The Court found valid reasons to treat the uniformed personnel differently from other national government officials.  Being in charge of the actual defense of the State and the maintenance of internal peace and order, they are expected to be stationed virtually anywhere in the country.  They are likely to be assigned to a variety of low, moderate, and high-cost areas.  Since their basic pay does not vary based on location, the continued grant of COLA is intended to help them offset the effects of living in higher cost areas.  Victoria C. Gutierrez, et al. vs. Department of Budget and Management, et al./Estrellita C. Amponin, et al. vs. Commission on Audit, et al./Augusto R. Nieves, et al. vs. Department of Budget and Management, et al./Kapisanan ng mga Manggagawa sa Bureau of Agricultural Statistic (KMB), et al. vs. Department of Budget and Management, et al./National Housing Authority vs. Epifanio P. Recana, et al./ Insurance Commission Officers and Employees, et al. vs. Department of Budget and Management, et al./Fiber Industry Development Authority Employees Association (FIDAEA),et al. vs. Department of Budget and Management, et al./Bureau of Animal Industry Employees Association (BAIEA), et al. vs. Department of Budget and Management, et al./Re: Request of Sandiganbayan for authority to use their savings to pay their Cola Differential from July 1, 1989 to March 16, 1999, G.R. No. 153266/G.R. No. 159007/G.R. No. 159029/G.R. No. 170084/G.R. No. 172713/G.R. No. 173119/G.R. No. 176477/G.R. No. 177990/A.M. No. 06-4-02-SB. March 18, 2010.

Compensable illness.  Jurisprudence provides that to establish compensability of a non-occupational disease, reasonable proof of work-connection and not direct causal relation is required.  Probability, not the ultimate degree of certainty, is the test of proof in compensation proceedings.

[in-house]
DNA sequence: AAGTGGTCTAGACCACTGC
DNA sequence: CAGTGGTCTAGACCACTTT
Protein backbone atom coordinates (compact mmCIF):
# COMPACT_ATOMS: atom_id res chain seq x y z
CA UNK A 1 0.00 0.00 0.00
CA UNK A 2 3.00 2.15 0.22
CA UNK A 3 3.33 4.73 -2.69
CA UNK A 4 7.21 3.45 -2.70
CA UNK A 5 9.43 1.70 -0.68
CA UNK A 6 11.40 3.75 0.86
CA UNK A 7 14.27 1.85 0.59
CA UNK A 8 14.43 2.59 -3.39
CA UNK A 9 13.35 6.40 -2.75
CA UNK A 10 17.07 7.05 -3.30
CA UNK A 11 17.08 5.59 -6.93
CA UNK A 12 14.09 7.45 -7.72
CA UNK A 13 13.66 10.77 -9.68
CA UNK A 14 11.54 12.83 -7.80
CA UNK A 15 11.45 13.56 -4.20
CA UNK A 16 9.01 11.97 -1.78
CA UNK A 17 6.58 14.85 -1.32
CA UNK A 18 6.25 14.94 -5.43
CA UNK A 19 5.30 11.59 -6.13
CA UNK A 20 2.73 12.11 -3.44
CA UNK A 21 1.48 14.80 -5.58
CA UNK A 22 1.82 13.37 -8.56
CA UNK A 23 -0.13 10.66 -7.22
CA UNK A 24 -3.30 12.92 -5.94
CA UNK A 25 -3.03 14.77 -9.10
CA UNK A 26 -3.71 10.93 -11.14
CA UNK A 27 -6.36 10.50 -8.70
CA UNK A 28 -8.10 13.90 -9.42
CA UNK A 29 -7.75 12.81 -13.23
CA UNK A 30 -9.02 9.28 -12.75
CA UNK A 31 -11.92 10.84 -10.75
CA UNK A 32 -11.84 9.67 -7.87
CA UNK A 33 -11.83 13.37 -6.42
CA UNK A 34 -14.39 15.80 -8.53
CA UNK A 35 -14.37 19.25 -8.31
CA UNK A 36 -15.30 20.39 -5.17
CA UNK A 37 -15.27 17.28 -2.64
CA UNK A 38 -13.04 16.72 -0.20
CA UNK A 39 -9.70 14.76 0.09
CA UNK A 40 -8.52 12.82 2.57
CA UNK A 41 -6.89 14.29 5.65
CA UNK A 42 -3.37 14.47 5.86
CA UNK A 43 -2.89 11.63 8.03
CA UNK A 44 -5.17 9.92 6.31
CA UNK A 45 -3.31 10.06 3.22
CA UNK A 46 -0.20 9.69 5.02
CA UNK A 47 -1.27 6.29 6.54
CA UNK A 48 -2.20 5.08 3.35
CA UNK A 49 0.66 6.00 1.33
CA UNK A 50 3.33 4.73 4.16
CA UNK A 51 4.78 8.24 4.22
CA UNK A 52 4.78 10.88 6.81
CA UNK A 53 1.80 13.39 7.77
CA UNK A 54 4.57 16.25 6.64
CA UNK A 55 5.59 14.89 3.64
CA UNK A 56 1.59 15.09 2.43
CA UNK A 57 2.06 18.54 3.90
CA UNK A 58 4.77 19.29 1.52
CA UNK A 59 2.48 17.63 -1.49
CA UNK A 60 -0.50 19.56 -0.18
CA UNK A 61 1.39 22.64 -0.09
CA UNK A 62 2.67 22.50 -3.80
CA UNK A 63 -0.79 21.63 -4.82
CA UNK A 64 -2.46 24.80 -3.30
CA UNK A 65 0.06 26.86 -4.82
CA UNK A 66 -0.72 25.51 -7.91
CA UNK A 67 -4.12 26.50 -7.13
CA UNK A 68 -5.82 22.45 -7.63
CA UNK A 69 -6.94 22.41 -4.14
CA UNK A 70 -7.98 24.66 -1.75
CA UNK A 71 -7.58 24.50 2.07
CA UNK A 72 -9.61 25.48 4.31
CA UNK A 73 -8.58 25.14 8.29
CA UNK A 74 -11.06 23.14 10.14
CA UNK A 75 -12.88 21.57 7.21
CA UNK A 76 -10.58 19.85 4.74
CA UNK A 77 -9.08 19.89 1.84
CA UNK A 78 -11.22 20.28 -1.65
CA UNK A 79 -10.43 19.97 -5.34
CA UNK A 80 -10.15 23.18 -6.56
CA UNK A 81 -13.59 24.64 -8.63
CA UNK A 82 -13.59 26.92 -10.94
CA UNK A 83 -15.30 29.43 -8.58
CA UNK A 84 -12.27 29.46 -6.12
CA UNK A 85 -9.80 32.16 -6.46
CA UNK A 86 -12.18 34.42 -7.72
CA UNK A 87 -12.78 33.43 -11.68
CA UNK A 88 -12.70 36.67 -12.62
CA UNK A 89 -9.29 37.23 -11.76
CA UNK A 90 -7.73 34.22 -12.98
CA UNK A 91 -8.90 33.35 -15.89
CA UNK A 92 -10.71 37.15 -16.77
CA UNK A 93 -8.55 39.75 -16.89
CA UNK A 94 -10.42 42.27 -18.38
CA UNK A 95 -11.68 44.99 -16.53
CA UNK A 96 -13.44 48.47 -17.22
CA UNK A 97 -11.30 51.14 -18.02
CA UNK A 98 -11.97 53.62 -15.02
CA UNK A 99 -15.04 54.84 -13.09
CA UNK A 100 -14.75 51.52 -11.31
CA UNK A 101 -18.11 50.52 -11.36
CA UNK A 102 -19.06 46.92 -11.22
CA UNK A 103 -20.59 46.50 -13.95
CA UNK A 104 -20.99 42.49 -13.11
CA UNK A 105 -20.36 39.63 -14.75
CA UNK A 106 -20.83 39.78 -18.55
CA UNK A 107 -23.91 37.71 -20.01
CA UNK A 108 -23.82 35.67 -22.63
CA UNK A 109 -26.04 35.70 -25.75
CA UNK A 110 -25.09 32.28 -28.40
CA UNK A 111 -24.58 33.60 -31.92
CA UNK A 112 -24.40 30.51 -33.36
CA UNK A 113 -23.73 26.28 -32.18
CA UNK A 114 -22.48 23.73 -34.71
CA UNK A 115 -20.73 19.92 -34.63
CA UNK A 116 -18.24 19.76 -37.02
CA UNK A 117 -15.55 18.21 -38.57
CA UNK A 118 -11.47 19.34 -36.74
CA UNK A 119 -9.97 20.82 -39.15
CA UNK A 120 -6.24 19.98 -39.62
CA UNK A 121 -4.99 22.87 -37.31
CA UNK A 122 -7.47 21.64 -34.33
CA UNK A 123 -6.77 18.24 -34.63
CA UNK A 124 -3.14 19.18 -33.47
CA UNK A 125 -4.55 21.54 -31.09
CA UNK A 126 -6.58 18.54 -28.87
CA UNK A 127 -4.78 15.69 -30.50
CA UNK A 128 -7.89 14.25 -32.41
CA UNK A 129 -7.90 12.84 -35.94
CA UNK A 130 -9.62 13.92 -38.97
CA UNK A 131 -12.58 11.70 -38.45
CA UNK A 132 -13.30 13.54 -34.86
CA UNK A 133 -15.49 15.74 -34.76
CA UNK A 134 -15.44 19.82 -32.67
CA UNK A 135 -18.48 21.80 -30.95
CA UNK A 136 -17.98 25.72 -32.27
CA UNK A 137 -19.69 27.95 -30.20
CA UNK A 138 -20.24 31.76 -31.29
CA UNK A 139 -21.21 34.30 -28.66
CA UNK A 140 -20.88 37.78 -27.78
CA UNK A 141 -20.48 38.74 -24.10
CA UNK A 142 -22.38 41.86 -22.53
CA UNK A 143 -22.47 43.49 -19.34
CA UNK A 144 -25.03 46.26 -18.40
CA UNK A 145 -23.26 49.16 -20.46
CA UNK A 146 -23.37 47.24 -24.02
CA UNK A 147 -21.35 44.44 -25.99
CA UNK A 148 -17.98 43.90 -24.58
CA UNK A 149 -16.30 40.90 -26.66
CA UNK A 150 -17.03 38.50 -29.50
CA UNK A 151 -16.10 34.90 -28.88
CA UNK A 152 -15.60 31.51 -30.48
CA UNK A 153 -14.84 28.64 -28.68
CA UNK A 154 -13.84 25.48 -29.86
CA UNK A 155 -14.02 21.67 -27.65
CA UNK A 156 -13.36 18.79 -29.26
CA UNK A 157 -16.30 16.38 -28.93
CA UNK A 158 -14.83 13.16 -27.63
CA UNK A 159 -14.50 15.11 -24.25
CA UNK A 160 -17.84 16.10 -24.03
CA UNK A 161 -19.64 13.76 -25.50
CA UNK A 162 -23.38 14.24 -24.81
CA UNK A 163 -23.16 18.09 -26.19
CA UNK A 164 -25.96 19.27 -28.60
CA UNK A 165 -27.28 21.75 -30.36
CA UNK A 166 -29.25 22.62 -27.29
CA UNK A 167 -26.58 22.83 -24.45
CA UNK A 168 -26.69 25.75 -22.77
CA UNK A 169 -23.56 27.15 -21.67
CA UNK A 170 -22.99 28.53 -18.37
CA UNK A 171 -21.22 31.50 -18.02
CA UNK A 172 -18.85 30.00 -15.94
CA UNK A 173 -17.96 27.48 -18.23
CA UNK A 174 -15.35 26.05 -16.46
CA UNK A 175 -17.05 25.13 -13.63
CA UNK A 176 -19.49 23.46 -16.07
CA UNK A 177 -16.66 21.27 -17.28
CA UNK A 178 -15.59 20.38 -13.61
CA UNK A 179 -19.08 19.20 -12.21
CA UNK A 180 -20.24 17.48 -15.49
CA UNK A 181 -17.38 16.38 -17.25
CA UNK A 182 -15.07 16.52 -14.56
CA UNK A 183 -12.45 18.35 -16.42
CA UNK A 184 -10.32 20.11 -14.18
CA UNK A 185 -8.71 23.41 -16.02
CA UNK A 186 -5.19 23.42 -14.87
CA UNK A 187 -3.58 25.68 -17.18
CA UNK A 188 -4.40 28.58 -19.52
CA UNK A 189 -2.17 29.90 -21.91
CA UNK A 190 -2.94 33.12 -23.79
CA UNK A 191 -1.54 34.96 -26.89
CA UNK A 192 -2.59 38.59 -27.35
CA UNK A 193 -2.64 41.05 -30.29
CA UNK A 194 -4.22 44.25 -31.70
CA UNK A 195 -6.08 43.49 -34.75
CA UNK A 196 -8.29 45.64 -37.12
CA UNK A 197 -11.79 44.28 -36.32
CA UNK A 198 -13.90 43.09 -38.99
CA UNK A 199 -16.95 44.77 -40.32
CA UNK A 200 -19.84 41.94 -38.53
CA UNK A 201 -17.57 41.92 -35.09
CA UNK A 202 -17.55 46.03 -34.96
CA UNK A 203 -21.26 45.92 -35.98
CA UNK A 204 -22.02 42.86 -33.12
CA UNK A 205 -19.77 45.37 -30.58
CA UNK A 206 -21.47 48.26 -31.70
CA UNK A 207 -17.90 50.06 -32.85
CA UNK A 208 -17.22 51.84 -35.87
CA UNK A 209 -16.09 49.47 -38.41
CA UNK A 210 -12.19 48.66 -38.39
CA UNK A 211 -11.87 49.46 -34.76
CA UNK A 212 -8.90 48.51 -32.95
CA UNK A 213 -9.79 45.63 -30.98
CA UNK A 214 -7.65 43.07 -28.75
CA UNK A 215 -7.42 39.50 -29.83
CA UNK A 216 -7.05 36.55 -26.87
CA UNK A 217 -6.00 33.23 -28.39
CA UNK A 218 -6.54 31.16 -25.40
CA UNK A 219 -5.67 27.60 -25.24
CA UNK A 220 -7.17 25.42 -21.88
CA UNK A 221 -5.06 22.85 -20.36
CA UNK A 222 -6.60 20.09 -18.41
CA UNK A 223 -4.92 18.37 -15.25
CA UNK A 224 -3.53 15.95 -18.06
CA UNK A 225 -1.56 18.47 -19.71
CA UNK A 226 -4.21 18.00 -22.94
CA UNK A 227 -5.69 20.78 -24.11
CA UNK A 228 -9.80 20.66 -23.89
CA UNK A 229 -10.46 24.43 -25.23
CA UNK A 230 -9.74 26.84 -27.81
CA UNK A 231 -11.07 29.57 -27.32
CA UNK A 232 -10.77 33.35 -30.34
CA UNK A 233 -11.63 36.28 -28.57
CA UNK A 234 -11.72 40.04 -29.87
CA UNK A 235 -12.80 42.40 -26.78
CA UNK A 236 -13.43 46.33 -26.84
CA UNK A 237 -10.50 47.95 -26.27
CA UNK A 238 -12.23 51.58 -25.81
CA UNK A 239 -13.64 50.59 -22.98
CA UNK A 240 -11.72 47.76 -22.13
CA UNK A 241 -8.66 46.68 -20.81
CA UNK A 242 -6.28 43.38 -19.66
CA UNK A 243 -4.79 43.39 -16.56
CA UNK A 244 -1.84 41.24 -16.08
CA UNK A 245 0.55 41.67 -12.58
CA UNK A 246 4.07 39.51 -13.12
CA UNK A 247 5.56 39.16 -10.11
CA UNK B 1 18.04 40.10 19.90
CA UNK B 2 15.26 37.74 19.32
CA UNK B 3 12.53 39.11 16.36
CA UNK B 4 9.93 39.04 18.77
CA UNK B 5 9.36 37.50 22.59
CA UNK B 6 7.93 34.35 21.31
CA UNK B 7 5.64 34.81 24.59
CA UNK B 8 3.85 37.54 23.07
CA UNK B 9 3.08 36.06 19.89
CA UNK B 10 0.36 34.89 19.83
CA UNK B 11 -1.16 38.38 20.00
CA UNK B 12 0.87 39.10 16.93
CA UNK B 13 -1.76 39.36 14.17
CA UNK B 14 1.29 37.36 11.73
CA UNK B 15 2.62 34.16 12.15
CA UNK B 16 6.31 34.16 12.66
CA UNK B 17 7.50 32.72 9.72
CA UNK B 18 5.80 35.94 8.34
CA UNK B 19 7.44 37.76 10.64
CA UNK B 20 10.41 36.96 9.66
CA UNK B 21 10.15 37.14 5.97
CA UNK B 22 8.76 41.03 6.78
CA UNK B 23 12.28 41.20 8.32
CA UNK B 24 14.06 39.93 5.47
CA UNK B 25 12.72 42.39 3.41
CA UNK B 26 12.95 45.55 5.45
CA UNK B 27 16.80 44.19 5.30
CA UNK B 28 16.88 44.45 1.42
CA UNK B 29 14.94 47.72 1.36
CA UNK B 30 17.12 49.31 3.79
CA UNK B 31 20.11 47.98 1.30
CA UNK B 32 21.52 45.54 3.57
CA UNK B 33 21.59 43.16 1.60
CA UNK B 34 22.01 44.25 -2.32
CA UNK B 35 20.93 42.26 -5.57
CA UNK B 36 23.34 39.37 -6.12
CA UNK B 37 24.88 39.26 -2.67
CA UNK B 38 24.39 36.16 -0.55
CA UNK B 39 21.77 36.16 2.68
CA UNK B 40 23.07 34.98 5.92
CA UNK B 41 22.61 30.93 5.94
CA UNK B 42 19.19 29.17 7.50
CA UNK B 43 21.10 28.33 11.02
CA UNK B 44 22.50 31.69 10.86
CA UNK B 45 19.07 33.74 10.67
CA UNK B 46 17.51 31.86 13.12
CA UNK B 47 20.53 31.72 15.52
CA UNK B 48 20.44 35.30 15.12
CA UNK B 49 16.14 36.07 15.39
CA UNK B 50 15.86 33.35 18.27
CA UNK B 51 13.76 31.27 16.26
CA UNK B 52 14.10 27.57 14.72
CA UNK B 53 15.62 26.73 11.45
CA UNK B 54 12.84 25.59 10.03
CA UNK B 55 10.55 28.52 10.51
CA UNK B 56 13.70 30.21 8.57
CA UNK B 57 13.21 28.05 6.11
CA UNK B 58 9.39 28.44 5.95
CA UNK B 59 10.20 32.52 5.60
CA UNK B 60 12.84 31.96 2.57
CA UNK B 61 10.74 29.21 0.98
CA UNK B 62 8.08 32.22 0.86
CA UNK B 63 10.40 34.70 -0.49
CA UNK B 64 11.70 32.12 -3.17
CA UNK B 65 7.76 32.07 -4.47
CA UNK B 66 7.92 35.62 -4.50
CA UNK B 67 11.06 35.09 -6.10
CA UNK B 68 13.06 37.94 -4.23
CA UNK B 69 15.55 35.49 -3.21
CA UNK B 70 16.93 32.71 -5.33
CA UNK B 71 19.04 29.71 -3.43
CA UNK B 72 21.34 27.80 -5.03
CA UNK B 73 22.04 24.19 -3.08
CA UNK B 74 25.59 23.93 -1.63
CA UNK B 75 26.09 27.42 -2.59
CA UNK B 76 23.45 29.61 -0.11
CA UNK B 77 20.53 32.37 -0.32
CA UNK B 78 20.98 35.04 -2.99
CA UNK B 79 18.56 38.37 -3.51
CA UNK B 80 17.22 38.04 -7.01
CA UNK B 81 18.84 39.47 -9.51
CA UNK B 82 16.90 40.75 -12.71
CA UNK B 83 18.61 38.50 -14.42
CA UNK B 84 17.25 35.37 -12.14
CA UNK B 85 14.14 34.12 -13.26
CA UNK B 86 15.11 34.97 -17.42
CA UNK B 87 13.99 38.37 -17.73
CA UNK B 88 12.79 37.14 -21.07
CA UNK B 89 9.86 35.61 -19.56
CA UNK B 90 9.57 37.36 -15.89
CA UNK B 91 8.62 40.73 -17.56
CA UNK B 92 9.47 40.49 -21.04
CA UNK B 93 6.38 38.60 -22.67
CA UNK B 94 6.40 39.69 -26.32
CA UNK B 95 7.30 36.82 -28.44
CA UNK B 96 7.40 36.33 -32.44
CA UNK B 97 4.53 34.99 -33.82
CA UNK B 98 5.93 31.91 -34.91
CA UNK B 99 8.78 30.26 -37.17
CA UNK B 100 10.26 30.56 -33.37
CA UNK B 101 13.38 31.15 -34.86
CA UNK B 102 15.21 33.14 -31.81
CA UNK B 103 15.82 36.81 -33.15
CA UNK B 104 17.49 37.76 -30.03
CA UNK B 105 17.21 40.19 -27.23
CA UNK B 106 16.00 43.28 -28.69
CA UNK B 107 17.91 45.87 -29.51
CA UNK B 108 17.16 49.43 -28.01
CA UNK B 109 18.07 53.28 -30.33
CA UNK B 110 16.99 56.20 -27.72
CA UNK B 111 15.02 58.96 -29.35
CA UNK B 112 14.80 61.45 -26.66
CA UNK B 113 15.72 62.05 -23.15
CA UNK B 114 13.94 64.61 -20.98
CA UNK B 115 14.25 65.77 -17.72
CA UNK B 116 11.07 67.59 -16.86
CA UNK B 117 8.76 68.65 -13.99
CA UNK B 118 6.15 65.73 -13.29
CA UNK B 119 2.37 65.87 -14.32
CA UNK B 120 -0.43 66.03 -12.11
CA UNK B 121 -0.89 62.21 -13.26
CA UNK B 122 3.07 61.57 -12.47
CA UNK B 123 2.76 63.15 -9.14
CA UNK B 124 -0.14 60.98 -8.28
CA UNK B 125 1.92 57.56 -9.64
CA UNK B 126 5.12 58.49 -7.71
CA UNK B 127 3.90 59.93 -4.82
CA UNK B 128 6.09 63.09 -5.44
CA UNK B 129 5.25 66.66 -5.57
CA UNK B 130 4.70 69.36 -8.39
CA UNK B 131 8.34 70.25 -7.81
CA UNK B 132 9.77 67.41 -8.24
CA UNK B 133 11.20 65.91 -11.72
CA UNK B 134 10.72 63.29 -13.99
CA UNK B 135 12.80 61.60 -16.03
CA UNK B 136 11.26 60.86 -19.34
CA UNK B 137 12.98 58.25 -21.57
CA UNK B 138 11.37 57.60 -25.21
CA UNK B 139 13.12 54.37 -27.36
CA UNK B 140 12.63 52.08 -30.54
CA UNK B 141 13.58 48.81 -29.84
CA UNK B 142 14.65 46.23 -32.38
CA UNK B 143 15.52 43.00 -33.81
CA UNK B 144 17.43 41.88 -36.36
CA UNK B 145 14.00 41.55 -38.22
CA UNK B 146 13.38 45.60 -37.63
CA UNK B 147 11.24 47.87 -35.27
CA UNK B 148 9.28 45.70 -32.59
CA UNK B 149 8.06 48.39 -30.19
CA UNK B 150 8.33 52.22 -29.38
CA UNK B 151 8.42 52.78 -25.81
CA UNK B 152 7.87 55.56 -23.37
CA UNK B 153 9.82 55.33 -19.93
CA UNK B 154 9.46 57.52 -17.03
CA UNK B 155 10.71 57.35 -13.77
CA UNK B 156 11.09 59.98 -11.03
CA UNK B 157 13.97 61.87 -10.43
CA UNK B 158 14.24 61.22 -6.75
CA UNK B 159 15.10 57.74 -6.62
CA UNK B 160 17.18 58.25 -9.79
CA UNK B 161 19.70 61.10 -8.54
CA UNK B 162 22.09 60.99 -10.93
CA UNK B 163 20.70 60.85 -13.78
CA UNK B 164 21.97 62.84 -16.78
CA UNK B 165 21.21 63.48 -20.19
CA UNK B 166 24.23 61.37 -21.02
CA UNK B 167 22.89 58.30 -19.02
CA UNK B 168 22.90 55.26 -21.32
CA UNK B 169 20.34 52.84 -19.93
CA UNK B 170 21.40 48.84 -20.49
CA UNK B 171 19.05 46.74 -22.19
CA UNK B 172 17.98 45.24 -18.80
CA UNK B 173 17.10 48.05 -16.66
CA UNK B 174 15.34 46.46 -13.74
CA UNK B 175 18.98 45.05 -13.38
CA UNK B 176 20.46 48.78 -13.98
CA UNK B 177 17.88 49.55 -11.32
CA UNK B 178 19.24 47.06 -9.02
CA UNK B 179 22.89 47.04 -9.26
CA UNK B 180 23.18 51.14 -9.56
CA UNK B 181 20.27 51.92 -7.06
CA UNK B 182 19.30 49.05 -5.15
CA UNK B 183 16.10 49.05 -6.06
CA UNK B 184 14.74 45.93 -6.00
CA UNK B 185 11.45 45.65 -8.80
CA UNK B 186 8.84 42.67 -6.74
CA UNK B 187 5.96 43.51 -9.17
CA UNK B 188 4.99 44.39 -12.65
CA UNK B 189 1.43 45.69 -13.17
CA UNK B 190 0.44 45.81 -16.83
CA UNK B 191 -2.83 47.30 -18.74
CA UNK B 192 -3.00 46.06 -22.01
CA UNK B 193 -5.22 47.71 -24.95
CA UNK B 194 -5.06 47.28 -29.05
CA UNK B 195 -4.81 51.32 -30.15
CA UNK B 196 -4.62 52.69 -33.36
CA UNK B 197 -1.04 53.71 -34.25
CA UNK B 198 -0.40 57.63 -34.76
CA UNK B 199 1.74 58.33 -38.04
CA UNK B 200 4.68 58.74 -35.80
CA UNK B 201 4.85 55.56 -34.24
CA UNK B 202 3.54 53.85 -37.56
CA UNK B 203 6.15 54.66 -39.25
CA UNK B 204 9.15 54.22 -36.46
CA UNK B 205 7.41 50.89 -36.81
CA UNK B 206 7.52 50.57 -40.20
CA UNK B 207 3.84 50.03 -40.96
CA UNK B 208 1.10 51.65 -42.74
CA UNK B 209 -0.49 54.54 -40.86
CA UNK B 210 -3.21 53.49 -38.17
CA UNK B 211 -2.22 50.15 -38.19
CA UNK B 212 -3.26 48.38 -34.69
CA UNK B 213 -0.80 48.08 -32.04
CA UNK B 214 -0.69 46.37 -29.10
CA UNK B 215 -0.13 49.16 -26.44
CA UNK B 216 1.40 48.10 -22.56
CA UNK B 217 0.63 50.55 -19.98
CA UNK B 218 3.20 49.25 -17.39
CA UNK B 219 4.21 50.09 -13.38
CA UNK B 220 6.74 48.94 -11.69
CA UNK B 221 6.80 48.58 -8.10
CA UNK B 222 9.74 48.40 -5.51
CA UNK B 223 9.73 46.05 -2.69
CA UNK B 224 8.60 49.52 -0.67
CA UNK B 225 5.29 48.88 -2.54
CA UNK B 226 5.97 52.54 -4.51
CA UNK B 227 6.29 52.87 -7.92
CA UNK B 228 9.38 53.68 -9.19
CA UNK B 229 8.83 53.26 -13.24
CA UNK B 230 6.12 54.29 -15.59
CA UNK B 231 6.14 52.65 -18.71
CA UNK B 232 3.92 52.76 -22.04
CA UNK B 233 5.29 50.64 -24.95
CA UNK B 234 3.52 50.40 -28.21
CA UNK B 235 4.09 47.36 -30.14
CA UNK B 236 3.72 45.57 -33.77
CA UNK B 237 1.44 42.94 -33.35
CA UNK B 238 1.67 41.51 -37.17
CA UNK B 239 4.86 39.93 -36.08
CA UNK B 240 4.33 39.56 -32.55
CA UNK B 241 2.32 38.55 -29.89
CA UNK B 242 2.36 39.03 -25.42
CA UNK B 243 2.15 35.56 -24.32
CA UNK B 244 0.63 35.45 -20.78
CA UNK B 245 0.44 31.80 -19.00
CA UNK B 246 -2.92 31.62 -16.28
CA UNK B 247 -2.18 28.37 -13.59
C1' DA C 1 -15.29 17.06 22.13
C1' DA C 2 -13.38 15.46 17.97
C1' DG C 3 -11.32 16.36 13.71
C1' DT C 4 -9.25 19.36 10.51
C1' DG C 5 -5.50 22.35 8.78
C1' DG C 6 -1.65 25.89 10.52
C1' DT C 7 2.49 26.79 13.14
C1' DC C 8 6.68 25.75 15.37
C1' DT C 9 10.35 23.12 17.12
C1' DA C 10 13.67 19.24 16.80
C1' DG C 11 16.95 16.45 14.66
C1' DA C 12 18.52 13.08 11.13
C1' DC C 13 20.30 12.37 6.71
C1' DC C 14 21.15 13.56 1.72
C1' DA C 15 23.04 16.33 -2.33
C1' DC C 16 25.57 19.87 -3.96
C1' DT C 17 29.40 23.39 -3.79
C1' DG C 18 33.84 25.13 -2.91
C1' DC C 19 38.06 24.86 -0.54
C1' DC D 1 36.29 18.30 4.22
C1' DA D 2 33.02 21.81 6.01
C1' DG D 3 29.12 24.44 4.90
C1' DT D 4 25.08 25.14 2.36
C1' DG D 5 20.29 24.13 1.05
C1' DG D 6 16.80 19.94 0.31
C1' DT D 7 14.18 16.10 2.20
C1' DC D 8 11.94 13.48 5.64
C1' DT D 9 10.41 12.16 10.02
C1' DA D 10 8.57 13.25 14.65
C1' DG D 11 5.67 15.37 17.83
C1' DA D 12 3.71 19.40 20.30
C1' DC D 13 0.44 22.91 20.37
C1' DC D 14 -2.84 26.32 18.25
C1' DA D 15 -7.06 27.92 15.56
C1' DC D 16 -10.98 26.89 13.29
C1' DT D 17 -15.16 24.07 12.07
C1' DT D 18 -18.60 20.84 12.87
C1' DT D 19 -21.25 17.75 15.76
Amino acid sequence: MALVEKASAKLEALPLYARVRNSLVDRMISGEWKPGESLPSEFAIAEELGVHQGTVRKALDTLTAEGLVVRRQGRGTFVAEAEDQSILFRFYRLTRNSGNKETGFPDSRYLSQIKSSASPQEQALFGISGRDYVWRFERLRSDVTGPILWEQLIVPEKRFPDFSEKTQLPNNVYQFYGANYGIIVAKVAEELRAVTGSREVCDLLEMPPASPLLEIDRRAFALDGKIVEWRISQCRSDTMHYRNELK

In this case, the Court sustained the Labor Arbiter and the NLRC in granting total and permanent disability benefits in favor of Villamater, as it was sufficiently shown that his having contracted colon cancer was, at the very least, aggravated by his working conditions, taking into consideration his dietary provisions on board, his age, and his job as Chief Engineer, who was primarily in charge of the technical and mechanical operations of the vessels to ensure voyage safety.  Leonis Navigation Co., Inc. and World Marine Panama, S.A. vs. Catalino U. Villamater, et al., G.R. No. 179169, March 3, 2010.

Compensable illness; entitlement.  For disability to be compensable under Section 20 (B) of the 2000 POEA-SEC, two elements must concur: (1) the injury or illness must be work-related; and (2) the work-related injury or illness must have existed during the term of the seafarer’s employment contract. In other words, to be entitled to compensation and benefits under this provision, it is not sufficient to establish that the seafarer’s illness or injury has rendered him permanently or partially disabled; it must also be shown that there is a causal connection between the seafarer’s illness or injury and the work for which he had been contracted.

The 2000 POEA-SEC defines “work-related injury” as “injury(ies) resulting in disability or death arising out of and in the course of employment” and “work-related illness” as “any sickness resulting to disability or death as a result of an occupational disease listed under Section 32-A of this contract with the conditions set therein satisfied.”

Under Section 20 (B), paragraphs (2) and (3) of the 2000 POEA-SEC, it is the company-designated physician who is entrusted with the task of assessing the seaman’s disability.

While it is true that medical reports issued by the company-designated physicians do not bind the courts, the Court’s examination of Dr. Ong-Salvador’s Initial Medical Report have led it to agree with her findings.  Dr. Ong-Salvador was able to sufficiently explain her basis in concluding that the respondent’s illness was not work-related: she found the respondent not to have been exposed to any carcinogenic fumes, or to any viral infection in his workplace. Her findings were arrived at after the respondent was made to undergo a physical, neurological and laboratory examination, taking into consideration his past medical history, family history, and social history.  In addition, the respondent was evaluated by a specialist, a surgeon and an oncologist.  The series of tests and evaluations show that Dr. Ong-Salvador’s findings were not arrived at arbitrarily; neither were they biased in the company’s favor.